Porsche 911 Turbo 2007


The new Porsche 911 Turbo features a revolutionary 480-horsepower, twin-turbocharged, 3.6-liter boxer engine with the world’s first gasoline-engine application of variable turbine geometry (VTG), a redesigned all-wheel-drive system, and evolutionary styling.

The new 911 Turbo’s engine produces 480 hp at 6,000 rpm, 60 bhp more than its predecessor, raising specific output of the 3.6-liter boxer-Six to an all-time high of 133 bhp per liter. More notable is the engine’s torque curve, which has been bolstered and broadened by the variable turbine geometry system. Peak torque rises to 457 lb-ft (previously 415 lb-ft), but that peak now spans an extended rpm range from 1,950 to 5,000 rpm, compared to 2,700–4,600 rpm in the previous 911 Turbo. Additionally, a function in the optional Sport Chrono Package allows a 10-second, mid-rpm-range ‘overboost’, temporarily increasing turbo boost under full throttle by 2.9 psi, and swelling peak torque to 502 lb-ft.

A 911 Turbo equipped with the optional 5-speed Tiptronic S automatic transmission requires only 3.4 seconds to sprint from 0 to 60 mph. Equipped with the standard six-speed manual transmission, the new 911 Turbo reaches the same 60 mph mark in 3.7 seconds. With either gearbox, the top track speed of the new 911 Turbo is 193 mph.

Much of the 911 Turbo’s improved performance can be attributed to the variable turbine geometry system, the first such system available on a turbocharged gasoline engine. The heart of the technology is adjustable guide blades, which can vary in angle to most effectively guide engine exhaust flow onto the turbocharger’s impeller wheel. The result is a system that provides the advantages of both a small and large turbocharger, improving flexibility and acceleration, particularly at low engine speeds.

To transfer this power to the road, the new 911 Turbo features a redesigned all-wheel-drive system, with an electronically controlled multi-disc clutch replacing the previous model’s viscous clutch. Porsche Traction Management (PTM) allows variable power distribution fore and aft, and depending on conditions, the system’s electronics constantly determine optimal torque distribution to ensure ideal traction. In use, PTM provides exceptional agility on winding roads, outstanding traction in inclement conditions, and impressive active safety even at higher speeds. Though powerful, the 911 Turbo’s PTM setup is one of the lightest all-wheel-drive systems on the market.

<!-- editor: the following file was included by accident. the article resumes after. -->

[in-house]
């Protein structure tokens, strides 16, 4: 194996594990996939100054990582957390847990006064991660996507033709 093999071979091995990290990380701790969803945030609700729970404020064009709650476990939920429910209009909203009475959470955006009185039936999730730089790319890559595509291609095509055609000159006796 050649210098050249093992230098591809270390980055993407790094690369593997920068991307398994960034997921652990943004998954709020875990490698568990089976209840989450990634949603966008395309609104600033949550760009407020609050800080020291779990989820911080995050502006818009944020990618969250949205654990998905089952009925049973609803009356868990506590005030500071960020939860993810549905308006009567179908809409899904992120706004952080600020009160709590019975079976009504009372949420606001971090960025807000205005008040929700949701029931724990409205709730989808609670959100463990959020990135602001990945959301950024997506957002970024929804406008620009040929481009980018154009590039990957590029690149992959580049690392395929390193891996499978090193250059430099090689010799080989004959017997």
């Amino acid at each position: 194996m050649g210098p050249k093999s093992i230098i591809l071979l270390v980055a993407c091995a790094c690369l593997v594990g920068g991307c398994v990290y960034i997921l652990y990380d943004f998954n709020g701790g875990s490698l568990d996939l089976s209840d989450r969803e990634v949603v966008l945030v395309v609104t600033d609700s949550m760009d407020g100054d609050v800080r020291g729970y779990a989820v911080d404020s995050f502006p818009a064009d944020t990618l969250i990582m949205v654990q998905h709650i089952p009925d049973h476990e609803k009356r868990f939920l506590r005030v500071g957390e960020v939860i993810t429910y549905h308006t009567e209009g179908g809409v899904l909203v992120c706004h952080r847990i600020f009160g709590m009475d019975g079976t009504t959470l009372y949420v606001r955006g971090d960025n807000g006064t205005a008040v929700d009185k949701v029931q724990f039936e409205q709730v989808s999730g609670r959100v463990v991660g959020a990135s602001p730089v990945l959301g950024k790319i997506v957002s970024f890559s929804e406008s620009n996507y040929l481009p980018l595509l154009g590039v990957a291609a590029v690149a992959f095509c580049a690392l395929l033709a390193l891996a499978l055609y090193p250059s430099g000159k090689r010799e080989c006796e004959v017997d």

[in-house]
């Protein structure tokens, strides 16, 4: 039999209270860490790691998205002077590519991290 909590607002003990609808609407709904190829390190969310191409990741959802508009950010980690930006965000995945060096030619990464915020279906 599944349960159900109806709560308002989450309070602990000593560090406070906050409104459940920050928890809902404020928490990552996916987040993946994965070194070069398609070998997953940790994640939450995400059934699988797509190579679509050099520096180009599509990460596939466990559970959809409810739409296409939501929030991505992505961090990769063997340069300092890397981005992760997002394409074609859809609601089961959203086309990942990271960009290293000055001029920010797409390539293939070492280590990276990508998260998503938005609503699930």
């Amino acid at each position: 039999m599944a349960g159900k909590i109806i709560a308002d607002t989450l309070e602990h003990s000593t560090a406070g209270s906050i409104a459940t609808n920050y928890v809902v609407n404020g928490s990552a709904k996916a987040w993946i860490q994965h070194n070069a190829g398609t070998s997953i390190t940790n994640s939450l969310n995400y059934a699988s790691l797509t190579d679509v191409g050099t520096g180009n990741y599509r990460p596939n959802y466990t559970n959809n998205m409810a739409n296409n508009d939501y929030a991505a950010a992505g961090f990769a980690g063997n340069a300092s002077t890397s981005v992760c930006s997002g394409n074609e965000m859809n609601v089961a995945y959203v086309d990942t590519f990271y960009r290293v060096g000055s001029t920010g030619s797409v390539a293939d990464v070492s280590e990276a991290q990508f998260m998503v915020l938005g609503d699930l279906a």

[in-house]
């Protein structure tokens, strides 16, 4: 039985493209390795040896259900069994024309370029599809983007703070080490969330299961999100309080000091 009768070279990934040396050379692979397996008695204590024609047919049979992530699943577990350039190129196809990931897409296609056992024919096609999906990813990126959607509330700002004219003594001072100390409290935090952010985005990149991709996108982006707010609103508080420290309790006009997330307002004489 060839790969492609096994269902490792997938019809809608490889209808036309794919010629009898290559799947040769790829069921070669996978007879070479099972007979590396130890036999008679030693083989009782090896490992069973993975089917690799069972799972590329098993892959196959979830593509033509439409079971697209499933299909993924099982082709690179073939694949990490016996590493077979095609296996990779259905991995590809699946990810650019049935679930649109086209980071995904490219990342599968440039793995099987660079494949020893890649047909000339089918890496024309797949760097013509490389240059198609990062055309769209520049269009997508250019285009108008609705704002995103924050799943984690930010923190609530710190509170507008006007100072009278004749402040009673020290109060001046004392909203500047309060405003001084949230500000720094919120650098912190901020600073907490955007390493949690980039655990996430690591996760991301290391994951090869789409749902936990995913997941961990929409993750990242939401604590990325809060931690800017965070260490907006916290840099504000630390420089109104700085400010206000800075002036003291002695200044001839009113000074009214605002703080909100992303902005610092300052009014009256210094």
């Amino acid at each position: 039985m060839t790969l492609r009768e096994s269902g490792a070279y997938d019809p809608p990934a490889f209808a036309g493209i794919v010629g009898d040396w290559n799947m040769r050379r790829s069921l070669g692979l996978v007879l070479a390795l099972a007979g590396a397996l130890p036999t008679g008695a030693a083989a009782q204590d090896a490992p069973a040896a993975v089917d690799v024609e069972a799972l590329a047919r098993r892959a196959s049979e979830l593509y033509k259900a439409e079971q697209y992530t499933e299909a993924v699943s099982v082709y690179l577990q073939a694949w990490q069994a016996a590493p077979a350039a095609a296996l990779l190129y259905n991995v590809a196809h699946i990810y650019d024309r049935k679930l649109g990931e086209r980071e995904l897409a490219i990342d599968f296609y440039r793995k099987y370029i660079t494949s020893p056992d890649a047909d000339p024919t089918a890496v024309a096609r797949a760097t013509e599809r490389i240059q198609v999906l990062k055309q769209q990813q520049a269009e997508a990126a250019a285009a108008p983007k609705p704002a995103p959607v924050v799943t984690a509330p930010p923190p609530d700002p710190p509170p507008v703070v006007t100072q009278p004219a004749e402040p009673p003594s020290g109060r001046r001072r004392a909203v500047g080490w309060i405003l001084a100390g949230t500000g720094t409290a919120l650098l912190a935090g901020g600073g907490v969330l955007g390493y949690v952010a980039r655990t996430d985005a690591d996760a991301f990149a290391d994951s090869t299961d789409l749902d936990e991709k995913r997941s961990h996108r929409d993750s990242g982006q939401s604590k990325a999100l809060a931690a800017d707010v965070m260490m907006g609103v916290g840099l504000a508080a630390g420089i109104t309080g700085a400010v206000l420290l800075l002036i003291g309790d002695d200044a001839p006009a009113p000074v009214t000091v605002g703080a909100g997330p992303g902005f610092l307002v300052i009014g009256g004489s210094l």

The new 911 Turbo’s accelerative performance is duly tempered by its brake system, which is comprised of six-piston monobloc calipers up front, and four-piston monobloc calipers at the rear. Brake disc diameter at all four corners has been increased 20 mm, to 350 mm (13.78 in.). Optional is Porsche’s Ceramic Composite Brake system (PCCB). In addition to the exotic pad and rotor material, the PCCB option provides an increased front disc diameter (380 mm /14.96 in.), absolute corrosion resistance, improved fade stability, and a 37-pound unsprung-weight savings versus the standard brake system.

Styling changes made to the new 911 Turbo are evolutionary. The modified front end features tautly drawn cooling air inlets, widely spaced and deep-set fog lights, and new LED indicators situated in the lateral air inlets. From the rear, the Turbo takes on a more powerful stance thanks to a tail 22 mm (0.9-in.) wider than that of the previous model. The redesigned wing spoiler has been aligned to the wider profile, and slopes downward slightly at each end to nestle the rear fender’s contours. The lateral air inlets behind the doors have also been redrawn, and together with the new air ducts, afford a more efficient supply of cooling air to the intercoolers.

The 2007 911 Turbo goes on sale this summer in North America.

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